interested in the product $p_n(x)\fh n$, and not the function
$\fh n$ itself. Hence the typical region, where we need a
good approximaton, is a small neighbourhood of the maximum of
the above mentioned product. In this domain the
Radon--Nikodym derivative has the following form:
$$
\fh n=C_n\exp\left\{g_nx^{(1)}+A_nx^{(2)2}+\e_n(x)\right\}\,,
\tag 11
$$
where $\e_n(x)$ is a small error term, and the constants
$g_n$ and $A_n$ are defined by a recursive formula.
This formula holds both for \co{} and \ct{}, and even the
recursive formulas on $g_n$ and $A_n$ have the same
structure in the two cases. This means that in Problem ~$2'$
there is no essential change between models with different
parameters ~$c$. A heuristic explanation of this fact is
contained in the last two formulas at page 466 of [2], and
they are the basis for our investigations of Problem 2. When giving
an upper bound outside the typical region we have to work
differently if the absolute value ~$|x|$ is not typical and
if it is typical, but the vector ~$x$ is not in the typical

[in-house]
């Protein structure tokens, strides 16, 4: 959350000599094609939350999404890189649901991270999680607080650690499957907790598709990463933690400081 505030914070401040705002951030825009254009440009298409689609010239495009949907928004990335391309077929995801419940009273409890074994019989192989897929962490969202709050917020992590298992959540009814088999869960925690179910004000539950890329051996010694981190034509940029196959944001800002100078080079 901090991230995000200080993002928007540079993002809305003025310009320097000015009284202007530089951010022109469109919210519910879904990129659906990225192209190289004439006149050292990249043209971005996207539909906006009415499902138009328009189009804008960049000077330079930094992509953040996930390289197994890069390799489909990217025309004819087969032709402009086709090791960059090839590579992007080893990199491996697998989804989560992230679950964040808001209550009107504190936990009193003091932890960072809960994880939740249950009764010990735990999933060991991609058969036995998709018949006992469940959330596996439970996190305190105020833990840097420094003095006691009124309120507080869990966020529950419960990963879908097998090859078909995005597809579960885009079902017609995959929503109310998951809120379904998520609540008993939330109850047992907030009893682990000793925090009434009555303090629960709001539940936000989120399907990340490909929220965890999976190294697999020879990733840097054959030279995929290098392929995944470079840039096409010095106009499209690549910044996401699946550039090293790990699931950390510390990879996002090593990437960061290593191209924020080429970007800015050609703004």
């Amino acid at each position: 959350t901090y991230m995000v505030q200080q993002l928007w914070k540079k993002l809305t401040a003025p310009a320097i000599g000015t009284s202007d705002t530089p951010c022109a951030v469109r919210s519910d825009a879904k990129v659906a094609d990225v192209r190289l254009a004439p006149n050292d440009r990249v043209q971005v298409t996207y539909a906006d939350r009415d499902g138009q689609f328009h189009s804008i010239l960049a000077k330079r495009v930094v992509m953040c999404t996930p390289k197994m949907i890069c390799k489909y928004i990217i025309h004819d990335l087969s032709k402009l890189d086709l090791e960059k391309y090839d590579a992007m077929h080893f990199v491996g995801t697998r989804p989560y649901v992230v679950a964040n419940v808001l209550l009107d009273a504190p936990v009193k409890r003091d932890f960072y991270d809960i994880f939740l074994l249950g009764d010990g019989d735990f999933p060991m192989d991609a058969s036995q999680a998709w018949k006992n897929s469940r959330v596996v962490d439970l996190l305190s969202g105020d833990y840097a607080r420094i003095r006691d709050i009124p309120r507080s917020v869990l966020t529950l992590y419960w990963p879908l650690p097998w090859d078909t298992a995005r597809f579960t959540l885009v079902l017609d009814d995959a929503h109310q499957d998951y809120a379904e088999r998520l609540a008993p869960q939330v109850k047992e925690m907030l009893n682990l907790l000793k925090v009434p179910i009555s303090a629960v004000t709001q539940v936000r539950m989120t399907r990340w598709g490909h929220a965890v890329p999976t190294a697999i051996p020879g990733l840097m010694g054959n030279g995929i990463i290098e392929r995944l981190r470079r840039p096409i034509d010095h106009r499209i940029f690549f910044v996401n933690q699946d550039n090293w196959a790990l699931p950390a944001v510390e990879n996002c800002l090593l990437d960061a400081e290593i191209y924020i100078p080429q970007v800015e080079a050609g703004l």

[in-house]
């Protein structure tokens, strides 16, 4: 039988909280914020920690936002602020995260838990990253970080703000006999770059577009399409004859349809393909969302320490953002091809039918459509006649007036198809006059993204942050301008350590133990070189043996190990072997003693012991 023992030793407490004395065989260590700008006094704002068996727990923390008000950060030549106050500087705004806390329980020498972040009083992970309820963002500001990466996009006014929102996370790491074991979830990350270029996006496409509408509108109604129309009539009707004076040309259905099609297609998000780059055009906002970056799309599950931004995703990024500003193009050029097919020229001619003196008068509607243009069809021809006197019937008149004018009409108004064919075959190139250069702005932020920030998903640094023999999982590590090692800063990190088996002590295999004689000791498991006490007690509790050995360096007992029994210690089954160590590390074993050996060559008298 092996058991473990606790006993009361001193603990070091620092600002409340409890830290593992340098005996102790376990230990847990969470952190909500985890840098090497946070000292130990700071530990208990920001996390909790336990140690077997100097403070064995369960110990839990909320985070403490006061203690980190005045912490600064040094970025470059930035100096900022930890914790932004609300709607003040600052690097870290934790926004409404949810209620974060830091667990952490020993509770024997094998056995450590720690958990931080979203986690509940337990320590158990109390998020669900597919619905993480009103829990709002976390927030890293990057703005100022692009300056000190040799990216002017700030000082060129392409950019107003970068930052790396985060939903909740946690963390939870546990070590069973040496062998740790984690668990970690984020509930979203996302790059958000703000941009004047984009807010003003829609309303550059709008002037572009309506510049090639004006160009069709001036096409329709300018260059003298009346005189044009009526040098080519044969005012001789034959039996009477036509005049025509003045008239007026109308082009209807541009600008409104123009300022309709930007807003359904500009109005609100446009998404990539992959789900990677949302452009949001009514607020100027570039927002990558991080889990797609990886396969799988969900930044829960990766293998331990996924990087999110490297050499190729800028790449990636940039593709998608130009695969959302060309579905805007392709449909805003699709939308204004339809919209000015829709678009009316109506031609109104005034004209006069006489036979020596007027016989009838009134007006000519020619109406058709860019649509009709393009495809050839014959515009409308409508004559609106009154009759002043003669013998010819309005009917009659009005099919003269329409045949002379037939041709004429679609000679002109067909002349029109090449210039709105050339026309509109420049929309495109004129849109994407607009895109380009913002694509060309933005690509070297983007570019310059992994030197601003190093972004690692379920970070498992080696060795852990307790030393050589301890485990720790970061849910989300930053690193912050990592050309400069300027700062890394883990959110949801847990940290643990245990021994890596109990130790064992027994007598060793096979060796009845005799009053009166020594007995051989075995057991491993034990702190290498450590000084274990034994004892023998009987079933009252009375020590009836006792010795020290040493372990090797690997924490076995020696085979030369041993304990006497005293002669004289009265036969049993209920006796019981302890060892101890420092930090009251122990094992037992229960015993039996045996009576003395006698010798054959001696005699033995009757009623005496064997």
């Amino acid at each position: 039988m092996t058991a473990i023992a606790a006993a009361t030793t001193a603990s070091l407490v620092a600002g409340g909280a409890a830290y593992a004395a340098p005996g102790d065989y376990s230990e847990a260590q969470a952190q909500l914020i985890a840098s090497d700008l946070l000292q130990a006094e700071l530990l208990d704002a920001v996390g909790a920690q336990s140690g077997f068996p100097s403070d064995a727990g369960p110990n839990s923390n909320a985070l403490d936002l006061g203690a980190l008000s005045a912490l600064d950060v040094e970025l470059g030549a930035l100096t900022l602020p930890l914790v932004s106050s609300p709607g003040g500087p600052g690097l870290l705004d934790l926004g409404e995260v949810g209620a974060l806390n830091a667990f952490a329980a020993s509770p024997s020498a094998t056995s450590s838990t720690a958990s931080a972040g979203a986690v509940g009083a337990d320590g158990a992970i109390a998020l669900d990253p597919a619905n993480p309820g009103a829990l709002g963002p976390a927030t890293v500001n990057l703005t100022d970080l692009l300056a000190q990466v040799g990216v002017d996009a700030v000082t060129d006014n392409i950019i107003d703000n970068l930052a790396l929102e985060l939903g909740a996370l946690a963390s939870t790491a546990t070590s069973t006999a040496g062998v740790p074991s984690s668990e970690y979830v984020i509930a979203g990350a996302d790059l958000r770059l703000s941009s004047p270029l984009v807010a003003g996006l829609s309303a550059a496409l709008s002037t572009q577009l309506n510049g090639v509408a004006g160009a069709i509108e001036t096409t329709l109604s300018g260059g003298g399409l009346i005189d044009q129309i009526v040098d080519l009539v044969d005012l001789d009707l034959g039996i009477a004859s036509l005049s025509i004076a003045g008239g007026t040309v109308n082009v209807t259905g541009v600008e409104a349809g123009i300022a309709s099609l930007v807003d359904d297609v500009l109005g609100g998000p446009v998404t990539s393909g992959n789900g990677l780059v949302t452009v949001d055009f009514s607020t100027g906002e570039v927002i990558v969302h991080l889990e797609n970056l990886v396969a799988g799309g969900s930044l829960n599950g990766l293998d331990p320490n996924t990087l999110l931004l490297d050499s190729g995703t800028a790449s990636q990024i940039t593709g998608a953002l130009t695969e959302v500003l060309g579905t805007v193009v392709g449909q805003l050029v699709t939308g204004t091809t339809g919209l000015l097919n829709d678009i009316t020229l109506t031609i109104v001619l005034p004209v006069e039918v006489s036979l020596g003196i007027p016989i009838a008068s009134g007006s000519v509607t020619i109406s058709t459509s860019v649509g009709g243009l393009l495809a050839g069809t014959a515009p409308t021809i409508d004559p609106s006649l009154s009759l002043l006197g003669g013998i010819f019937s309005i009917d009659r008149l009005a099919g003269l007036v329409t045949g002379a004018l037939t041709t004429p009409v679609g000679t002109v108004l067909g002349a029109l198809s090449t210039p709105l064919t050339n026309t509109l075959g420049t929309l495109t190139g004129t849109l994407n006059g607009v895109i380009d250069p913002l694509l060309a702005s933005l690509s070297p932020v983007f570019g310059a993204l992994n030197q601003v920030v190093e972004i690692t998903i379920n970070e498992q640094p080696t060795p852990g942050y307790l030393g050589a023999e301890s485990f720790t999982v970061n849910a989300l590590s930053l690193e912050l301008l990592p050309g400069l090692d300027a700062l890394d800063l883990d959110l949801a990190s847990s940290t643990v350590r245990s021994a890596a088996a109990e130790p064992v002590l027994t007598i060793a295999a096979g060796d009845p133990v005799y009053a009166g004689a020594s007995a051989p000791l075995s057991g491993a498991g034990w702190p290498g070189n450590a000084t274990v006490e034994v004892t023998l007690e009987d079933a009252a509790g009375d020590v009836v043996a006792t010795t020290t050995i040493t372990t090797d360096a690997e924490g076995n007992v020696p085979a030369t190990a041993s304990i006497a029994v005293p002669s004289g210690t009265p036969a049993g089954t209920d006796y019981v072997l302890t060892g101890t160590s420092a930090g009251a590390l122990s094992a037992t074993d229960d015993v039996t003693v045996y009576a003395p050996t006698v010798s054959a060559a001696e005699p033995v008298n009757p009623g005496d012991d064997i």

region because of its direction. This question is discussed
in Section 2 of Part II of [4] in more detail.
The solution of Problem ~2 in the case \ct{} is given in our
paper [1]. Actually the greatest part of that work deals with
this question. The solution of this problem (which also
contains the investigation of the asymptotic behaviour of the
sequences $g_n$ and $A_n$) is the main ingredient in the
description of the large-scale limit of the equilibrium
state. For \ct{} one has to normalize with
$A_n^{(2)}=2^nc^{-n/2}$ in the direction orthogonal to the
direction of the spontaneous magnetization, and the limit is
a field of dependent Gaussian random variables whose
distribution we can describe explicitly. In the direction of
the magnetization the classical norming $A^{(1)}_n=
2^{n/2}$ has to be applied, and the limit is a field of
independent Gaussian random variables. (The bounary case
$c=\sqrt2$ is similar to the above case \ct. (See [5]). The only
difference is that in this case the normalization
$A^{(1)}_n=2^{n/2}\sqrt n$ has to be applied in the direction of
the spontaneous magnetization.) This means that in the